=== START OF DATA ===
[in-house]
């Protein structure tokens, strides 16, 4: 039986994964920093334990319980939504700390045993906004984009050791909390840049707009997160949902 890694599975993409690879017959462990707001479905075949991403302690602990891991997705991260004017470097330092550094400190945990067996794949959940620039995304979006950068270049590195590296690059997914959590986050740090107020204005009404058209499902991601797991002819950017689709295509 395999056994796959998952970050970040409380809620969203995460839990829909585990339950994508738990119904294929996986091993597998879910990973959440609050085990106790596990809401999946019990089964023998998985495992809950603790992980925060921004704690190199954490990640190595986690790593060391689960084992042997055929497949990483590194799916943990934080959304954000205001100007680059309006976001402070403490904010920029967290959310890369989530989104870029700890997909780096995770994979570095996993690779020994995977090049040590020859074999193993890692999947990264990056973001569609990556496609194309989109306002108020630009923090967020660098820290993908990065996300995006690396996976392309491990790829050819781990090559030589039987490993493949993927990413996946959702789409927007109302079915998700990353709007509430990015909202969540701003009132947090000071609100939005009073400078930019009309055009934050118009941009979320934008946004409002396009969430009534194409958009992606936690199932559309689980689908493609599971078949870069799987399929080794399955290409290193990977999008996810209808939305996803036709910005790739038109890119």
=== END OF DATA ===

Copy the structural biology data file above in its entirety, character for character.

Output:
[in-house]
């Protein structure tokens, strides 16, 4: 039986994964920093334990319980939504700390045993906004984009050791909390840049707009997160949902 890694599975993409690879017959462990707001479905075949991403302690602990891991997705991260004017470097330092550094400190945990067996794949959940620039995304979006950068270049590195590296690059997914959590986050740090107020204005009404058209499902991601797991002819950017689709295509 395999056994796959998952970050970040409380809620969203995460839990829909585990339950994508738990119904294929996986091993597998879910990973959440609050085990106790596990809401999946019990089964023998998985495992809950603790992980925060921004704690190199954490990640190595986690790593060391689960084992042997055929497949990483590194799916943990934080959304954000205001100007680059309006976001402070403490904010920029967290959310890369989530989104870029700890997909780096995770994979570095996993690779020994995977090049040590020859074999193993890692999947990264990056973001569609990556496609194309989109306002108020630009923090967020660098820290993908990065996300995006690396996976392309491990790829050819781990090559030589039987490993493949993927990413996946959702789409927007109302079915998700990353709007509430990015909202969540701003009132947090000071609100939005009073400078930019009309055009934050118009941009979320934008946004409002396009969430009534194409958009992606936690199932559309689980689908493609599971078949870069799987399929080794399955290409290193990977999008996810209808939305996803036709910005790739038109890119």